The Kishinev pogrom was an anti-Jewish riot that took place in Kishinev, then the capital of the Bessarabia Governorate in the Russian Empire, on April 19 and 20, 1903. 49 Jews were killed and 1,500 homes were damaged.
The most popular newspaper in Kishinev, the Russian-language anti-Semitic newspaper Bessarabetz, meaning "Bessarabian", published by Pavel Krushevan, regularly published articles with headlines such as "Death to the Jews!" and "Crusade against the Hated Race!" (referring to the Jews). When a gentile Ukrainian boy, Mikhail Rybachenko, was found murdered in the town of Dubossary, about 25 miles north of Kishinev, and a girl who committed suicide by poisoning herself was declared dead in a Jewish hospital, the Bessarabetz paper insinuated that both children had been murdered by the Jewish community for the purpose of using their blood in the preparation of matzo for Passover. Another newspaper, ???? (Svet, "Light") made similar insinuations. These allegations, and the prompting of the town's Russian Orthodox bishop, sparked the pogrom.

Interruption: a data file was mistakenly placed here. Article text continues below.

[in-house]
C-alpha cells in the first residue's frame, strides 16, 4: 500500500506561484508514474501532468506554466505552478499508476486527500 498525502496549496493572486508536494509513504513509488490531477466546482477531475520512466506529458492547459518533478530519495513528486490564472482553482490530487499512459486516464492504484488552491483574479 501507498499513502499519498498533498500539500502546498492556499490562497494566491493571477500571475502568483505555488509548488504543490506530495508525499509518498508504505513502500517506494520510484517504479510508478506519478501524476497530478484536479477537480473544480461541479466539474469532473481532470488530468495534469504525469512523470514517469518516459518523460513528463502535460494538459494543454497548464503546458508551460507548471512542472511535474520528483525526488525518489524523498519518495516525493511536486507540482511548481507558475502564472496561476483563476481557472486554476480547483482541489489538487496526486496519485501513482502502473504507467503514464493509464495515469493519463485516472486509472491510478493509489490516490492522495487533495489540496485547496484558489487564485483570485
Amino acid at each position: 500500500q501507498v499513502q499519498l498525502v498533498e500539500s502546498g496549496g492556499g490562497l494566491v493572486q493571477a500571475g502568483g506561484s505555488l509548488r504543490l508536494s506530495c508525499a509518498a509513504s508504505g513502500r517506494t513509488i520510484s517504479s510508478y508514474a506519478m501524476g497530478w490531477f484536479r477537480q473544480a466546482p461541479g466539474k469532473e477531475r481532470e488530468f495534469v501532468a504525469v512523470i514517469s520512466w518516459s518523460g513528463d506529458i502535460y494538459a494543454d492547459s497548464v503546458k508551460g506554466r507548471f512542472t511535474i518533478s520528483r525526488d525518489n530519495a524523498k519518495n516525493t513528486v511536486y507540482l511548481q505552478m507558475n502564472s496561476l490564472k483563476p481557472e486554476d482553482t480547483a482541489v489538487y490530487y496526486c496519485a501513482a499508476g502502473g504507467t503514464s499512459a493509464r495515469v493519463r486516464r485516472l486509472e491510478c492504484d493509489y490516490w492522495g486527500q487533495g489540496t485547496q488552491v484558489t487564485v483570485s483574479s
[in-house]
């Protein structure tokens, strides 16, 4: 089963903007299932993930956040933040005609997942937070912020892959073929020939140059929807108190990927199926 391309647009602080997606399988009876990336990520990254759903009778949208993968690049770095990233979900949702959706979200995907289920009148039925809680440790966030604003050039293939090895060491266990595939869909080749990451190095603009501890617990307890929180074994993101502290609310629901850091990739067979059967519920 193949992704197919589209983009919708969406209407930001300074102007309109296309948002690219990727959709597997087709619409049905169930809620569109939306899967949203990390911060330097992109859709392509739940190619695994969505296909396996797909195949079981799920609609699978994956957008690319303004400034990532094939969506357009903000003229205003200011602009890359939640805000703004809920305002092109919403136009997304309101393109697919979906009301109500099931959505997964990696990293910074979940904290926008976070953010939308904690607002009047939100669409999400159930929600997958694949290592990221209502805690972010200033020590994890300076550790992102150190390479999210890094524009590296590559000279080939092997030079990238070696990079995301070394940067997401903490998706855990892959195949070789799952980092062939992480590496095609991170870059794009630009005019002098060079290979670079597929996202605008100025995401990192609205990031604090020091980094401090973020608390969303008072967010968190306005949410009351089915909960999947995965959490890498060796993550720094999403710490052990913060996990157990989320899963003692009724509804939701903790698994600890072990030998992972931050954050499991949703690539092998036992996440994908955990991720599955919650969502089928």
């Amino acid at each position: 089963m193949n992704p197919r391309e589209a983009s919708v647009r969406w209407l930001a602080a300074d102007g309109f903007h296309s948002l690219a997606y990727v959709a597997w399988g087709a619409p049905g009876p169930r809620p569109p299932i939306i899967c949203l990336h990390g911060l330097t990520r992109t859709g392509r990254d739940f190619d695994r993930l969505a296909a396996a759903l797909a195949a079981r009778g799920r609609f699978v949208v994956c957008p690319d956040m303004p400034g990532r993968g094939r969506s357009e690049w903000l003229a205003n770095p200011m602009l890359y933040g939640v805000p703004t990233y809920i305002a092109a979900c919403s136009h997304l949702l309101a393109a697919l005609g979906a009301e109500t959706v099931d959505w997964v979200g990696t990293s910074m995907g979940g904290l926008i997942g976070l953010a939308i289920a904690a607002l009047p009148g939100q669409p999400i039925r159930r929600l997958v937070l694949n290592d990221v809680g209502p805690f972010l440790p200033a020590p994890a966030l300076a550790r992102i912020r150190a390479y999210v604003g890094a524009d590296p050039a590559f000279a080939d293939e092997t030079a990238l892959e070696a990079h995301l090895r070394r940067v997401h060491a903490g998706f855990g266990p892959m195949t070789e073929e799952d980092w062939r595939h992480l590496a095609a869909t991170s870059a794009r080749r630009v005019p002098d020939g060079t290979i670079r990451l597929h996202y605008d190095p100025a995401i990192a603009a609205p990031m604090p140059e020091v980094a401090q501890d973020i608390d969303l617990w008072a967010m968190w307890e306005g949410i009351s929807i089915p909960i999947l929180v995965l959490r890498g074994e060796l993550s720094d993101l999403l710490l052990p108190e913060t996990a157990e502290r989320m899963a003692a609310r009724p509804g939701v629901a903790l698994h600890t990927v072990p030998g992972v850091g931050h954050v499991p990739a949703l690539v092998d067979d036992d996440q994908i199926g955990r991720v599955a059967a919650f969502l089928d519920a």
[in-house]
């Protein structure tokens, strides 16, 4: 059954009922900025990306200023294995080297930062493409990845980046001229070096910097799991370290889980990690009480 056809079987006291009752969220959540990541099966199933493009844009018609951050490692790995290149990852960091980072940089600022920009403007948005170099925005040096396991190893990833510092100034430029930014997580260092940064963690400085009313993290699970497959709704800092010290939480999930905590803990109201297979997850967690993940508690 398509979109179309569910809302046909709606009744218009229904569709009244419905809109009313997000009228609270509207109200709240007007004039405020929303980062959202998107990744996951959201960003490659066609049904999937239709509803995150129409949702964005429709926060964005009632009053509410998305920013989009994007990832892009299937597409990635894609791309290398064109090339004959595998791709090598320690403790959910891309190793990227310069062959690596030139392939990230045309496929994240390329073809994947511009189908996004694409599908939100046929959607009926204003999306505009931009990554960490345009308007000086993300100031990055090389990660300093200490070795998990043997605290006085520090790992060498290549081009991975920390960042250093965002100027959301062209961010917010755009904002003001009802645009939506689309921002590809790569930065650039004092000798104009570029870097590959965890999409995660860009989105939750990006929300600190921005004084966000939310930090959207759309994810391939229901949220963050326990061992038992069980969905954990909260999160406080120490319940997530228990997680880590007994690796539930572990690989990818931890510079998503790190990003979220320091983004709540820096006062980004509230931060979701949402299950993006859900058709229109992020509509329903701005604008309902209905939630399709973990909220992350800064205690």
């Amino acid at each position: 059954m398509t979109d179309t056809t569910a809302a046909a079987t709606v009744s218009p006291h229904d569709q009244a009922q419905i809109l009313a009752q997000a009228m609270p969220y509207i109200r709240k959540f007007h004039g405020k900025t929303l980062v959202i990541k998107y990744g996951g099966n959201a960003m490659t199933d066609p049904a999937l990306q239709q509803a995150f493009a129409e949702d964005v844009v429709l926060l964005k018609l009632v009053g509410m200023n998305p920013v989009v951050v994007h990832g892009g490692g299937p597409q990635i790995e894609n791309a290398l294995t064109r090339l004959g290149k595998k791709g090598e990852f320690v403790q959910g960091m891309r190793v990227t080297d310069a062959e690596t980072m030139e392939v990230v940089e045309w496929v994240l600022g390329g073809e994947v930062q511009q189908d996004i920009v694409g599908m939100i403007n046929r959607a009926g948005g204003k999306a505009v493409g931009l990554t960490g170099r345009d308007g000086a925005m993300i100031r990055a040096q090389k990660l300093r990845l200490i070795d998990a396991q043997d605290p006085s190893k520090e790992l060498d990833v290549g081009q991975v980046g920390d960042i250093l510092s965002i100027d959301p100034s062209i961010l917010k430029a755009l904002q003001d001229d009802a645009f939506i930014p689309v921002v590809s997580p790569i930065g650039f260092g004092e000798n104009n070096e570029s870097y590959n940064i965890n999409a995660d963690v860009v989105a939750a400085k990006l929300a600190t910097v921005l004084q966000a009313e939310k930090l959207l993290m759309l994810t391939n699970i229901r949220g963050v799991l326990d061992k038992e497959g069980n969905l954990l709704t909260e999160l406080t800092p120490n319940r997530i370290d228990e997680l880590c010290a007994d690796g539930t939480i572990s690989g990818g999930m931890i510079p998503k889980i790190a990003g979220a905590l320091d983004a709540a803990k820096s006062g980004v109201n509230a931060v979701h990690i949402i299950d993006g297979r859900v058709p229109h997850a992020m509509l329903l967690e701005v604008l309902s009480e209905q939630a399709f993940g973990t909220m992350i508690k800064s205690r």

The pogrom began on April 19 after congregations were dismissed from church services on Easter Sunday. In two days of rioting, 49 Jews were killed, 92 were severely wounded and 500 were slightly injured, 700 houses were destroyed, and 600 stores were pillaged. The Times published a forged dispatch by Vyacheslav von Plehve, the Minister of Interior, to the governor of Bessarabia, which supposedly gave orders not to stop the rioters, but, in any case, no attempt was made by the police or military to intervene to stop the riots until the third day.
The New York Times described the first Kishinev pogrom:
The mob was led by priests, and the general cry, "Kill the Jews," was taken- up all over the city. The Jews were taken wholly unaware and were slaughtered like sheep. The dead number 120 and the injured about 500. The scenes of horror attending this massacre are beyond description. Babes were literally torn to pieces by the frenzied and bloodthirsty mob. The local police made no attempt to check the reign of terror. At sunset the streets were piled with corpses and wounded. Those who could make their escape fled in terror, and the city is now practically deserted of Jews.
The Kishinev pogrom captured the attention of the international public and was mentioned in the Roosevelt Corollary to the Monroe Doctrine as an example of the type of human rights abuse which would justify United States involvement in Latin America. The 1904 book The Voice of America on Kishinev provides more detail as does the book Russia at the Bar of the American people.